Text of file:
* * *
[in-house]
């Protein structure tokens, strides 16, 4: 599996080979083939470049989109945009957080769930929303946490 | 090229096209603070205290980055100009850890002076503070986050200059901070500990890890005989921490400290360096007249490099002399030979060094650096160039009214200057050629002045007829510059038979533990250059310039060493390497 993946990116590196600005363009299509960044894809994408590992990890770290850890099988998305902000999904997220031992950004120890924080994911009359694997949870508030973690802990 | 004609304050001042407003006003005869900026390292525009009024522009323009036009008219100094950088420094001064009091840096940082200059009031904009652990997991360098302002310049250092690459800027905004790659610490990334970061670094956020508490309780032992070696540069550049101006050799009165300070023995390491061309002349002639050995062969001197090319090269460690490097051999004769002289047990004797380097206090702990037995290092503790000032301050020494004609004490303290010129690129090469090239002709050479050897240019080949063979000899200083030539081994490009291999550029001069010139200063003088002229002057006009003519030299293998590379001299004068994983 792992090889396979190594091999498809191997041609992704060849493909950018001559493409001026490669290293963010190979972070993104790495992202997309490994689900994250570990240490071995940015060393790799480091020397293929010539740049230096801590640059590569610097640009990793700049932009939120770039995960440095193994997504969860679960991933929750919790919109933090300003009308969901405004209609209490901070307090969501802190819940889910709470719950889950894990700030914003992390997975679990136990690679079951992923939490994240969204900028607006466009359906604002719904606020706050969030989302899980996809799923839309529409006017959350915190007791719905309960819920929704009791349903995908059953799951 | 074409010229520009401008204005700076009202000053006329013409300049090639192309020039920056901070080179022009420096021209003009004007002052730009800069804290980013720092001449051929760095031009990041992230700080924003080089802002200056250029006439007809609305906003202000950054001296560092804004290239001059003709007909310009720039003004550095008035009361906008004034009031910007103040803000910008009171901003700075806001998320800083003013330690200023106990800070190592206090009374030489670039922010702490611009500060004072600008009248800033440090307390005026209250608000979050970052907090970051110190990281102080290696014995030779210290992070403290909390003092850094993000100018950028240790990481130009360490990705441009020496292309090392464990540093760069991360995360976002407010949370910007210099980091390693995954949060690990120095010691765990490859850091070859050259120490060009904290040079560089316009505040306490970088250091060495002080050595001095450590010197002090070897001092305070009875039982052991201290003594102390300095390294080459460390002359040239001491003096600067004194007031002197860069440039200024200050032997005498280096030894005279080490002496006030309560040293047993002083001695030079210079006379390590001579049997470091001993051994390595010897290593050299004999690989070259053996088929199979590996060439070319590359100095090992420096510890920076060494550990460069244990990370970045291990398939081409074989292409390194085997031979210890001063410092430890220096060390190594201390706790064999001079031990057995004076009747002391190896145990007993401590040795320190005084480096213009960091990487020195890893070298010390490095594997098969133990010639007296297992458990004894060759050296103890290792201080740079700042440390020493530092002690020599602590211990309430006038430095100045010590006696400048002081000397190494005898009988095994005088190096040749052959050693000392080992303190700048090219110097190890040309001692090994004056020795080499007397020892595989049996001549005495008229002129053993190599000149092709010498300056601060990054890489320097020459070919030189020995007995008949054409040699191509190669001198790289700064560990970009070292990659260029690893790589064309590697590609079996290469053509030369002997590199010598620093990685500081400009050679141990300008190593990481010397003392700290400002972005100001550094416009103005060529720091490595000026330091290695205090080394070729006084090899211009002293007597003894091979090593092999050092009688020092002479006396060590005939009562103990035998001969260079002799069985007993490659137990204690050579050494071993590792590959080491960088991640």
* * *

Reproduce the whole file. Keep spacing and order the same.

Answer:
[in-house]
């Protein structure tokens, strides 16, 4: 599996080979083939470049989109945009957080769930929303946490 | 090229096209603070205290980055100009850890002076503070986050200059901070500990890890005989921490400290360096007249490099002399030979060094650096160039009214200057050629002045007829510059038979533990250059310039060493390497 993946990116590196600005363009299509960044894809994408590992990890770290850890099988998305902000999904997220031992950004120890924080994911009359694997949870508030973690802990 | 004609304050001042407003006003005869900026390292525009009024522009323009036009008219100094950088420094001064009091840096940082200059009031904009652990997991360098302002310049250092690459800027905004790659610490990334970061670094956020508490309780032992070696540069550049101006050799009165300070023995390491061309002349002639050995062969001197090319090269460690490097051999004769002289047990004797380097206090702990037995290092503790000032301050020494004609004490303290010129690129090469090239002709050479050897240019080949063979000899200083030539081994490009291999550029001069010139200063003088002229002057006009003519030299293998590379001299004068994983 792992090889396979190594091999498809191997041609992704060849493909950018001559493409001026490669290293963010190979972070993104790495992202997309490994689900994250570990240490071995940015060393790799480091020397293929010539740049230096801590640059590569610097640009990793700049932009939120770039995960440095193994997504969860679960991933929750919790919109933090300003009308969901405004209609209490901070307090969501802190819940889910709470719950889950894990700030914003992390997975679990136990690679079951992923939490994240969204900028607006466009359906604002719904606020706050969030989302899980996809799923839309529409006017959350915190007791719905309960819920929704009791349903995908059953799951 | 074409010229520009401008204005700076009202000053006329013409300049090639192309020039920056901070080179022009420096021209003009004007002052730009800069804290980013720092001449051929760095031009990041992230700080924003080089802002200056250029006439007809609305906003202000950054001296560092804004290239001059003709007909310009720039003004550095008035009361906008004034009031910007103040803000910008009171901003700075806001998320800083003013330690200023106990800070190592206090009374030489670039922010702490611009500060004072600008009248800033440090307390005026209250608000979050970052907090970051110190990281102080290696014995030779210290992070403290909390003092850094993000100018950028240790990481130009360490990705441009020496292309090392464990540093760069991360995360976002407010949370910007210099980091390693995954949060690990120095010691765990490859850091070859050259120490060009904290040079560089316009505040306490970088250091060495002080050595001095450590010197002090070897001092305070009875039982052991201290003594102390300095390294080459460390002359040239001491003096600067004194007031002197860069440039200024200050032997005498280096030894005279080490002496006030309560040293047993002083001695030079210079006379390590001579049997470091001993051994390595010897290593050299004999690989070259053996088929199979590996060439070319590359100095090992420096510890920076060494550990460069244990990370970045291990398939081409074989292409390194085997031979210890001063410092430890220096060390190594201390706790064999001079031990057995004076009747002391190896145990007993401590040795320190005084480096213009960091990487020195890893070298010390490095594997098969133990010639007296297992458990004894060759050296103890290792201080740079700042440390020493530092002690020599602590211990309430006038430095100045010590006696400048002081000397190494005898009988095994005088190096040749052959050693000392080992303190700048090219110097190890040309001692090994004056020795080499007397020892595989049996001549005495008229002129053993190599000149092709010498300056601060990054890489320097020459070919030189020995007995008949054409040699191509190669001198790289700064560990970009070292990659260029690893790589064309590697590609079996290469053509030369002997590199010598620093990685500081400009050679141990300008190593990481010397003392700290400002972005100001550094416009103005060529720091490595000026330091290695205090080394070729006084090899211009002293007597003894091979090593092999050092009688020092002479006396060590005939009562103990035998001969260079002799069985007993490659137990204690050579050494071993590792590959080491960088991640």